In this guide, we want to provide an introduction to Understanding Login Shell and Interactive Shell in Linux. In Linux operating systems, login and interactive shells are two modes of shell operation. Shells are the command line interfaces in Linux operating systems. So understanding the difference between the two modes is important for both advanced and beginner users.
Now follow the steps below to explore the differences between a login shell and an interactive shell.
Easy Guide For Understanding Login Shell and Interactive Shell in Linux
The shell in Linux is an essential component of the operating system that serves as an interface between the user and the kernel. It allows users to interact with the system by accepting Linux commands and executing them.
As we said, login and interactive are two modes of shell operation. Proceed to the next steps to get more details about these modes.
Once a user logs into a Linux system, the first shell that is started is a Login shell. It might be started through a test-based console, SSH, or a graphical terminal emulator.
The Login shell is responsible for initializing the user’s environment. This includes running startup scripts such as .bash_profile or .profile in the case of the Bash shell, setting environment variables, and configuration tasks.
Also, the login shell reads the system-wide configuration files like /etc/profile, before it reads the user’s initialization files.
At this point, you may ask how you can identify a login shell. It can be identified by a hyphen (–) before the shell name. For example, -bash or -sh.
At this point, we want to discuss Interactive Shells. An interactive shell is meant for interactively entering and executing commands.
Interactive shells read different initialization files compared to login shells. In this case, Bash reads .bashrc. These shells are characterized by their ability to prompt the user for input.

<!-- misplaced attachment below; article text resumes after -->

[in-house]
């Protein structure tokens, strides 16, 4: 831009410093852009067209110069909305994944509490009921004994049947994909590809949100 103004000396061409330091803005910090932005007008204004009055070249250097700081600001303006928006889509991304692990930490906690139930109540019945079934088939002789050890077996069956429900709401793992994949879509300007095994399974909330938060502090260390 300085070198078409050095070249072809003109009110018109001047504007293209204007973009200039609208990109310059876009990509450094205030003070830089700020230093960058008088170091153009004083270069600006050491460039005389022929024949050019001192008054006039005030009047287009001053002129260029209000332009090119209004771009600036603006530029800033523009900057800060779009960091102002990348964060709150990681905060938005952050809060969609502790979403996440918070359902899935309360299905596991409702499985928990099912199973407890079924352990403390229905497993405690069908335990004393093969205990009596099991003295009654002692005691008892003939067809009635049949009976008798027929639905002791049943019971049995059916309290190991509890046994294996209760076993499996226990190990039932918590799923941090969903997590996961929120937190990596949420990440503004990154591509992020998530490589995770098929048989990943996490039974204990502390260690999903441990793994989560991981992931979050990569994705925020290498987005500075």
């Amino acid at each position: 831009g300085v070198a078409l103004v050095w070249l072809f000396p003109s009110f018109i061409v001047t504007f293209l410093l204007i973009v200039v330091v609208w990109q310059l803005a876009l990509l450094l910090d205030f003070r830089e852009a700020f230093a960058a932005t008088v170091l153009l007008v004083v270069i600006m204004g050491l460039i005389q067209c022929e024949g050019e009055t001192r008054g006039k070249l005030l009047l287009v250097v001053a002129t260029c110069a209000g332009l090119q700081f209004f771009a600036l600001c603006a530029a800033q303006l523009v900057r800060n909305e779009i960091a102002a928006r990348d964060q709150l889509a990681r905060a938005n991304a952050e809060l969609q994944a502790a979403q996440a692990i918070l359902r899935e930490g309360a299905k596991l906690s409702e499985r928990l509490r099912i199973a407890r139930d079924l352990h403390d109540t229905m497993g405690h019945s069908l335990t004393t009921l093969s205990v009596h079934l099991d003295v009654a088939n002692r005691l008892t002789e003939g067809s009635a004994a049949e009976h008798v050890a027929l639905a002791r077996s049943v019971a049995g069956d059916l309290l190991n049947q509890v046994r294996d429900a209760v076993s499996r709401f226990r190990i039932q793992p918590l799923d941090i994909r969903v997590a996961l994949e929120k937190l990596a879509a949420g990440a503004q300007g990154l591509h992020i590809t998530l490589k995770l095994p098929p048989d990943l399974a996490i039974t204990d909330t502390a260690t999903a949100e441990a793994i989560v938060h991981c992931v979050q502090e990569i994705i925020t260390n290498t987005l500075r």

Typically, interactive shells are used for running commands and scripts interactively, whereas login shells set up the environment for the user session.
Summing Up – Login vs Interactive Shell
In conclusion, understanding the login shell and interactive shell in Linux is essential for users and administrators. Here are some key notes that you can use to explore the differences:
- The first shell is initiated when a user logs into the system.
- Responsible for setting up the user’s environment, executing system-wide and user-specific initialization scripts, and initializing essential variables.
- Identified by a hyphen (-) before the shell name in the process list.
- Executes tasks that are specific to the beginning of a user session.
- A shell designed for interactive use, allowing users to enter commands and receive immediate feedback.
- Can be a login shell but is not limited to that; it can also be spawned within an existing user session.
- Reads different files compared to a login shell, focusing on user-specific configurations.
- Primarily used for running commands, and scripts, and interacting with the system in real-time.
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